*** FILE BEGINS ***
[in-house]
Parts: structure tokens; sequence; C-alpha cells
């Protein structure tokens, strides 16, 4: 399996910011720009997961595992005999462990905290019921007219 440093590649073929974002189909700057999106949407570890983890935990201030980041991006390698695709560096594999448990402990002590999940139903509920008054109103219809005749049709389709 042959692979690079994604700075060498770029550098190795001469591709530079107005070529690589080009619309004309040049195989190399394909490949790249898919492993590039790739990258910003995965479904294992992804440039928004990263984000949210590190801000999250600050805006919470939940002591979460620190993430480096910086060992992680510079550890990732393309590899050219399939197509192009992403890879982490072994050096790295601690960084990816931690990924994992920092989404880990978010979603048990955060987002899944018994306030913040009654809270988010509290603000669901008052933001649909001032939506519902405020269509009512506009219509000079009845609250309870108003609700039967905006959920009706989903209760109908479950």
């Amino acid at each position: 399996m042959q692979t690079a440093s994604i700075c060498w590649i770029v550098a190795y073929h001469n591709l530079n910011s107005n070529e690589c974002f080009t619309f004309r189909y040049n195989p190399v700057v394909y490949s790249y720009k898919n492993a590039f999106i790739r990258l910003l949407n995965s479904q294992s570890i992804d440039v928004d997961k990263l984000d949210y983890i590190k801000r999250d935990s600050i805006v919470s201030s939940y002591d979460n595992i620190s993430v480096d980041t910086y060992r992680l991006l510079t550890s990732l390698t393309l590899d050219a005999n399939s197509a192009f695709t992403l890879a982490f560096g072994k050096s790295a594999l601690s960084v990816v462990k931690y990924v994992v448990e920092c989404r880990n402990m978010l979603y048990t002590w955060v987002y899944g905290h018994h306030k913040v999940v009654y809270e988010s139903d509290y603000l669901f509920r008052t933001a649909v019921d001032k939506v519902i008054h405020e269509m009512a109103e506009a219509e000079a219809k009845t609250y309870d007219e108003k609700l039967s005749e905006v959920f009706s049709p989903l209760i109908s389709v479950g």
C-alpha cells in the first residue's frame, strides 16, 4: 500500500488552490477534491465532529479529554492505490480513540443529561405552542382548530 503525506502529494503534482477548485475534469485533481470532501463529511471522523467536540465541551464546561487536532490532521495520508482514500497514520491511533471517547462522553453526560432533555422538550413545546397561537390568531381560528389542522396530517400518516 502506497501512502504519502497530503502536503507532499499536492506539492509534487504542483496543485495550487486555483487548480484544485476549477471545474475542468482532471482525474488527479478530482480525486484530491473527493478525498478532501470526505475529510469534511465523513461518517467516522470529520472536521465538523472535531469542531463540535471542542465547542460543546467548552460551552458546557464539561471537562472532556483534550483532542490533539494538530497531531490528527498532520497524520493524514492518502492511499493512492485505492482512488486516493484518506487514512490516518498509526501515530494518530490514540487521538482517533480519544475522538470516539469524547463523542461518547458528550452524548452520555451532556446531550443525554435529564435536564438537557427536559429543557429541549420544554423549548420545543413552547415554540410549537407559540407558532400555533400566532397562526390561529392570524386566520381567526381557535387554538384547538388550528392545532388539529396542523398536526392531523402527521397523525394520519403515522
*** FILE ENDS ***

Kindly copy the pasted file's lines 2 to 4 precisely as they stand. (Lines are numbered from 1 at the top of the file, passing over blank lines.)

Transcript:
Parts: structure tokens; sequence; C-alpha cells
């Protein structure tokens, strides 16, 4: 399996910011720009997961595992005999462990905290019921007219 440093590649073929974002189909700057999106949407570890983890935990201030980041991006390698695709560096594999448990402990002590999940139903509920008054109103219809005749049709389709 042959692979690079994604700075060498770029550098190795001469591709530079107005070529690589080009619309004309040049195989190399394909490949790249898919492993590039790739990258910003995965479904294992992804440039928004990263984000949210590190801000999250600050805006919470939940002591979460620190993430480096910086060992992680510079550890990732393309590899050219399939197509192009992403890879982490072994050096790295601690960084990816931690990924994992920092989404880990978010979603048990955060987002899944018994306030913040009654809270988010509290603000669901008052933001649909001032939506519902405020269509009512506009219509000079009845609250309870108003609700039967905006959920009706989903209760109908479950």
């Amino acid at each position: 399996m042959q692979t690079a440093s994604i700075c060498w590649i770029v550098a190795y073929h001469n591709l530079n910011s107005n070529e690589c974002f080009t619309f004309r189909y040049n195989p190399v700057v394909y490949s790249y720009k898919n492993a590039f999106i790739r990258l910003l949407n995965s479904q294992s570890i992804d440039v928004d997961k990263l984000d949210y983890i590190k801000r999250d935990s600050i805006v919470s201030s939940y002591d979460n595992i620190s993430v480096d980041t910086y060992r992680l991006l510079t550890s990732l390698t393309l590899d050219a005999n399939s197509a192009f695709t992403l890879a982490f560096g072994k050096s790295a594999l601690s960084v990816v462990k931690y990924v994992v448990e920092c989404r880990n402990m978010l979603y048990t002590w955060v987002y899944g905290h018994h306030k913040v999940v009654y809270e988010s139903d509290y603000l669901f509920r008052t933001a649909v019921d001032k939506v519902i008054h405020e269509m009512a109103e506009a219509e000079a219809k009845t609250y309870d007219e108003k609700l039967s005749e905006v959920f009706s049709p989903l209760i109908s389709v479950g």